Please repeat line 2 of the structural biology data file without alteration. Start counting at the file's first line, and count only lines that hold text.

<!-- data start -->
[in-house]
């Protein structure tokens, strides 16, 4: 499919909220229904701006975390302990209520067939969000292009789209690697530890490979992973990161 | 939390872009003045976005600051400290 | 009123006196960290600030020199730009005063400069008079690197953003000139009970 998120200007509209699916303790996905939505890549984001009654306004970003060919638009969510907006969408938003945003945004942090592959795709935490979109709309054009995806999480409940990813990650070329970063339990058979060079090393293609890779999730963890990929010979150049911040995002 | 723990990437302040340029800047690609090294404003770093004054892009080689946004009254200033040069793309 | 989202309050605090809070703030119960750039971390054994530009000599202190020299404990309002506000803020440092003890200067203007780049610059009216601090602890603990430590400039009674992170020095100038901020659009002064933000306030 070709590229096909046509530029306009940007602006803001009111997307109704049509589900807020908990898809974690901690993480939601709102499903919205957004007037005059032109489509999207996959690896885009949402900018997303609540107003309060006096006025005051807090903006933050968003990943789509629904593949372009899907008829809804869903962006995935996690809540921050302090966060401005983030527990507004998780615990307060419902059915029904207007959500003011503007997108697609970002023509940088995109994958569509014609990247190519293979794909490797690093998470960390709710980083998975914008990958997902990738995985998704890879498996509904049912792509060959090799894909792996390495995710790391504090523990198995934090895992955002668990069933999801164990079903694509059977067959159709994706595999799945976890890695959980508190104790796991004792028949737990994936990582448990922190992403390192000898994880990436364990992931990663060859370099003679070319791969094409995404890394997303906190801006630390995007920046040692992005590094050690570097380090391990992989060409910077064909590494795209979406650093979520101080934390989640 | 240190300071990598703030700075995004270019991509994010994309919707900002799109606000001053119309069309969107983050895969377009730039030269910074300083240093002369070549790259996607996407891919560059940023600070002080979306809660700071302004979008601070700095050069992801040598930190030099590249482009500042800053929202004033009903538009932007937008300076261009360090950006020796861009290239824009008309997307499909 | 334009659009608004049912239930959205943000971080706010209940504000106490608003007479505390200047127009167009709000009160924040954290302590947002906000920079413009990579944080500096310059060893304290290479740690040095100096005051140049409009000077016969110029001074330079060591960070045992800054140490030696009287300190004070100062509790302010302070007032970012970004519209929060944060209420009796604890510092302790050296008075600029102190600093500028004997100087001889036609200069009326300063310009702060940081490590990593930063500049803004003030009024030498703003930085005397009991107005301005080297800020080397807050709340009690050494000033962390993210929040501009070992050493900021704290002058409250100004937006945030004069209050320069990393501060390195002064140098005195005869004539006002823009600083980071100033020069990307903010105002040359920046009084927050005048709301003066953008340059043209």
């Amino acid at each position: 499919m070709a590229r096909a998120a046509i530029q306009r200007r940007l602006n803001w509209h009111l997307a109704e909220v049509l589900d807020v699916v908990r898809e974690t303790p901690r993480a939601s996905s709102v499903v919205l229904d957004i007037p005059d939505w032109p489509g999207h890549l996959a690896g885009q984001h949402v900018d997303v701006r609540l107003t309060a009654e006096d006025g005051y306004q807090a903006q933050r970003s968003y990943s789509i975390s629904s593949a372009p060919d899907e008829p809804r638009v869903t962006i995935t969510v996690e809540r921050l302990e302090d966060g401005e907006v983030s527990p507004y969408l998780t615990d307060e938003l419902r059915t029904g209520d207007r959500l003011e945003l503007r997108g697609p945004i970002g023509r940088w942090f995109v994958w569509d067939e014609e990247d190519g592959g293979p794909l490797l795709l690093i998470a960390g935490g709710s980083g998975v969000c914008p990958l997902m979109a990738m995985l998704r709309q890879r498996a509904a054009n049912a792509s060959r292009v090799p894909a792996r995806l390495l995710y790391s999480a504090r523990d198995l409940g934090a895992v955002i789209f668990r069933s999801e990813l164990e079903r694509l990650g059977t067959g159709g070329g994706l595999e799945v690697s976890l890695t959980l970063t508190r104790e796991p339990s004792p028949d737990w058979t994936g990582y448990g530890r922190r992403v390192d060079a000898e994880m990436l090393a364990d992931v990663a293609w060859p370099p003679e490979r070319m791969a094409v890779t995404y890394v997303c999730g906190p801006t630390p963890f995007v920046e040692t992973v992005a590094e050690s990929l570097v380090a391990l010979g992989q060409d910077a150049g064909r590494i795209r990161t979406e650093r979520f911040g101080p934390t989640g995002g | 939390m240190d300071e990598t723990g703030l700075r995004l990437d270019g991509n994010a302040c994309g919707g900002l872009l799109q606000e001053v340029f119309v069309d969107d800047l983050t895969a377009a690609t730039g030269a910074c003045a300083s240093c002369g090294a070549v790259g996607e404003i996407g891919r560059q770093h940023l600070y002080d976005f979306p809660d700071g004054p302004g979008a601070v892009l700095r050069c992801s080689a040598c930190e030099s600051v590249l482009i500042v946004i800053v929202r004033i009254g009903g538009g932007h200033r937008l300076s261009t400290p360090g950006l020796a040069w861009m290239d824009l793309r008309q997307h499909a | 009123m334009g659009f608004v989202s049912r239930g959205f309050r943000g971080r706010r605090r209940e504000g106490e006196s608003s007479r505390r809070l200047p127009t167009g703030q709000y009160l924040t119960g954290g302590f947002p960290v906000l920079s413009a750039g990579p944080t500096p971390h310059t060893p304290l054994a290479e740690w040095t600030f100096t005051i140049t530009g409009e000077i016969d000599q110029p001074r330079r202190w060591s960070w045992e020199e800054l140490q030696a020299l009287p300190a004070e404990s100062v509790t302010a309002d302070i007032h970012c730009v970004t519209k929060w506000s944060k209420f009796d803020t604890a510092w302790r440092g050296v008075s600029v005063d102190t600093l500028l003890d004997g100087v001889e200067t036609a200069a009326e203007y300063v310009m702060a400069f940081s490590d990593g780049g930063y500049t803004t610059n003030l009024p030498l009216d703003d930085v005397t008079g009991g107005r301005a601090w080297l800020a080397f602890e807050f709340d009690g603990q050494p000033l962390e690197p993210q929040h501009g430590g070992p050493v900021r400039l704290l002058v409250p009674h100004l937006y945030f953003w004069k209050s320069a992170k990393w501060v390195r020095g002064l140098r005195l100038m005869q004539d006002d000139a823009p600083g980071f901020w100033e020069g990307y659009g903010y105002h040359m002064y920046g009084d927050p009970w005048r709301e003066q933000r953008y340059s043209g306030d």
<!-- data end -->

């Protein structure tokens, strides 16, 4: 499919909220229904701006975390302990209520067939969000292009789209690697530890490979992973990161 | 939390872009003045976005600051400290 | 009123006196960290600030020199730009005063400069008079690197953003000139009970 998120200007509209699916303790996905939505890549984001009654306004970003060919638009969510907006969408938003945003945004942090592959795709935490979109709309054009995806999480409940990813990650070329970063339990058979060079090393293609890779999730963890990929010979150049911040995002 | 723990990437302040340029800047690609090294404003770093004054892009080689946004009254200033040069793309 | 989202309050605090809070703030119960750039971390054994530009000599202190020299404990309002506000803020440092003890200067203007780049610059009216601090602890603990430590400039009674992170020095100038901020659009002064933000306030 070709590229096909046509530029306009940007602006803001009111997307109704049509589900807020908990898809974690901690993480939601709102499903919205957004007037005059032109489509999207996959690896885009949402900018997303609540107003309060006096006025005051807090903006933050968003990943789509629904593949372009899907008829809804869903962006995935996690809540921050302090966060401005983030527990507004998780615990307060419902059915029904207007959500003011503007997108697609970002023509940088995109994958569509014609990247190519293979794909490797690093998470960390709710980083998975914008990958997902990738995985998704890879498996509904049912792509060959090799894909792996390495995710790391504090523990198995934090895992955002668990069933999801164990079903694509059977067959159709994706595999799945976890890695959980508190104790796991004792028949737990994936990582448990922190992403390192000898994880990436364990992931990663060859370099003679070319791969094409995404890394997303906190801006630390995007920046040692992005590094050690570097380090391990992989060409910077064909590494795209979406650093979520101080934390989640 | 240190300071990598703030700075995004270019991509994010994309919707900002799109606000001053119309069309969107983050895969377009730039030269910074300083240093002369070549790259996607996407891919560059940023600070002080979306809660700071302004979008601070700095050069992801040598930190030099590249482009500042800053929202004033009903538009932007937008300076261009360090950006020796861009290239824009008309997307499909 | 334009659009608004049912239930959205943000971080706010209940504000106490608003007479505390200047127009167009709000009160924040954290302590947002906000920079413009990579944080500096310059060893304290290479740690040095100096005051140049409009000077016969110029001074330079060591960070045992800054140490030696009287300190004070100062509790302010302070007032970012970004519209929060944060209420009796604890510092302790050296008075600029102190600093500028004997100087001889036609200069009326300063310009702060940081490590990593930063500049803004003030009024030498703003930085005397009991107005301005080297800020080397807050709340009690050494000033962390993210929040501009070992050493900021704290002058409250100004937006945030004069209050320069990393501060390195002064140098005195005869004539006002823009600083980071100033020069990307903010105002040359920046009084927050005048709301003066953008340059043209």